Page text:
If you’re interested in gem quality, diamond pricing, or merely a good-sized dataset for your sample application to chew on, consider this diamond dataset. It has information on about 220,000 diamonds, with 25 columns of data including fluor (measuring the effect of longwave UV light), the stone’s measurements, and the total sales price. That should add a bit of sparkle to your analysis.
Vendors sometimes offer (anonymized) data for public use and analysis. For instance, in addition to a cool world map that shows you live bird pictures that are taken with the company’s smart bird feeder, you can download Bird Buddy’s monthly datasets with longitude, latitude, and species name. Surely you can build a geospatial application that incorporates a northern cardinal, tufted titmouse, and red-headed woodpecker?
Another example that’s less visually attractive comes from BackBlaze, which regularly provides reports about true hard drive failure rates based on its extensive hardware use – 231,309 hard drives at the end of 2022. In addition to its own in-depth analysis, the company also provides its source data.
Open-data policies made it easy to find and download datasets that government agencies collect or generate. And it’s a lot of data. The U.S. government has a data search site where you can look for statistics on a wide range of topics, such as healthcare, car sales, and sensor data gathered from agricultural farm use. Whether any of these qualify as “cool datasets” is an exercise left to the user – but they often are large enough to be useful for experimental programming, and some have unique data types.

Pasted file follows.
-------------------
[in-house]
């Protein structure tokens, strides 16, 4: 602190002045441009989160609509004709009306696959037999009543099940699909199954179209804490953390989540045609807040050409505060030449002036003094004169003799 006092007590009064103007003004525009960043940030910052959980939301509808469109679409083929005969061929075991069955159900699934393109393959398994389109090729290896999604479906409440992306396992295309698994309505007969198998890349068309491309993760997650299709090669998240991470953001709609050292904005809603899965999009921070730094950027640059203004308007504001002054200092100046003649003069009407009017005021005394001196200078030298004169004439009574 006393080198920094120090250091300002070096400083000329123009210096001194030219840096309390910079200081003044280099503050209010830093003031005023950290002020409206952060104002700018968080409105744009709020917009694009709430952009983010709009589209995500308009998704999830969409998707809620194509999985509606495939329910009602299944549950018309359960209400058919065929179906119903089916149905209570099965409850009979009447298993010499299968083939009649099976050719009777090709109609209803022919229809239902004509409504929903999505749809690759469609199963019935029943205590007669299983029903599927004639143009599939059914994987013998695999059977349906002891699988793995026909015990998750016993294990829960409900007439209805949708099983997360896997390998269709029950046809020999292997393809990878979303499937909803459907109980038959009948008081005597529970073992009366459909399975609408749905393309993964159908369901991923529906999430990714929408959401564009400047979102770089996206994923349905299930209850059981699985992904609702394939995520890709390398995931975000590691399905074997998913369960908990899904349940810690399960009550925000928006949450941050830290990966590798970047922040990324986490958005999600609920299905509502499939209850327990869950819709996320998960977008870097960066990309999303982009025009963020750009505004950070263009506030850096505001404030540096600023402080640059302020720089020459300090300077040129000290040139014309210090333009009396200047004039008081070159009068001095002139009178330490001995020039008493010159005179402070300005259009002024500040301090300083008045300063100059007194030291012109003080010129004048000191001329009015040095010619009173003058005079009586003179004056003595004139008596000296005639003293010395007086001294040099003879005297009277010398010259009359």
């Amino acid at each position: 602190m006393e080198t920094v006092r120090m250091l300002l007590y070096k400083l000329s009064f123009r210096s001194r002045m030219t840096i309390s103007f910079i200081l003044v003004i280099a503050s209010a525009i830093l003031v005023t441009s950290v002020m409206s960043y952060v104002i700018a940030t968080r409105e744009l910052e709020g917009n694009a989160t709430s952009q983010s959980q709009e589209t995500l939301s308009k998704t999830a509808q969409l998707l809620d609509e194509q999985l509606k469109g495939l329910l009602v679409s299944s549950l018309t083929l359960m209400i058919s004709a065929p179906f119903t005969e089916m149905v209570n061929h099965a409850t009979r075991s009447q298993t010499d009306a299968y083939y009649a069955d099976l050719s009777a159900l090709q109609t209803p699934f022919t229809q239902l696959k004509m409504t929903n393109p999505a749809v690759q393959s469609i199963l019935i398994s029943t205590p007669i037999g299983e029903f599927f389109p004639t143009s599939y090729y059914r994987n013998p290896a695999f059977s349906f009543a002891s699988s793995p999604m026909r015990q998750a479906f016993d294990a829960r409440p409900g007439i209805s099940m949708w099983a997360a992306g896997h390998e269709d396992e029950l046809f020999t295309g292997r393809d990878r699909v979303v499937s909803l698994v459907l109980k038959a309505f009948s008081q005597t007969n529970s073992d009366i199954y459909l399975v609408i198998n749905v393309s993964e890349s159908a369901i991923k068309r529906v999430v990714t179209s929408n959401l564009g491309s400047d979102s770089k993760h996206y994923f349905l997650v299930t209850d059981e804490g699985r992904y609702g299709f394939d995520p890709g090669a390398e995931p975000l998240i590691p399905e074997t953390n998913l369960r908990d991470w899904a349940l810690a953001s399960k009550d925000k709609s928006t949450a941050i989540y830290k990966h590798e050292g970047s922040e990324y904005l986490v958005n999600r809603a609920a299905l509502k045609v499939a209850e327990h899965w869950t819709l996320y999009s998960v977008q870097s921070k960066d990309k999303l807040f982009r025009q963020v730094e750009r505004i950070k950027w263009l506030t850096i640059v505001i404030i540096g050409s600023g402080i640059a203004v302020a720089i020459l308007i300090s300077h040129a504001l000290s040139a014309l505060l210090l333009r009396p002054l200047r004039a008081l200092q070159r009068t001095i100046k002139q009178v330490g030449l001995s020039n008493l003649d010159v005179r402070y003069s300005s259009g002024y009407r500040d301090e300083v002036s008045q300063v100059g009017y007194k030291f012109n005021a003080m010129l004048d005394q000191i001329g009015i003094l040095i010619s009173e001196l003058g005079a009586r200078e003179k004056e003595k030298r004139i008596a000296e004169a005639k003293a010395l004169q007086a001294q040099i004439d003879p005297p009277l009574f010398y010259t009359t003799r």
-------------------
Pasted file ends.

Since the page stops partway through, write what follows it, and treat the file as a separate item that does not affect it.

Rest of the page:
For instance, if you are exploring geospatial database features, you might want to use a data set that includes location data. One such example is the 31 million parking meter receipts collected since 2015 by the city of Arlington, Virginia, which includes where the meter is as well as the monies paid ($68.6 million dollars in revenue, if you are keeping score).
Similarly, the City of Los Angeles publishes the location and orientation of more than 50,000 stop signs; you can find similar information for Houston, San Francisco, and Detroit. Some datasets, such as from OpenStreetMap, are available through an API as well as downloadable files; if you can think of something to do with information about 1.4 million stop signs around the world, you can do so with ease.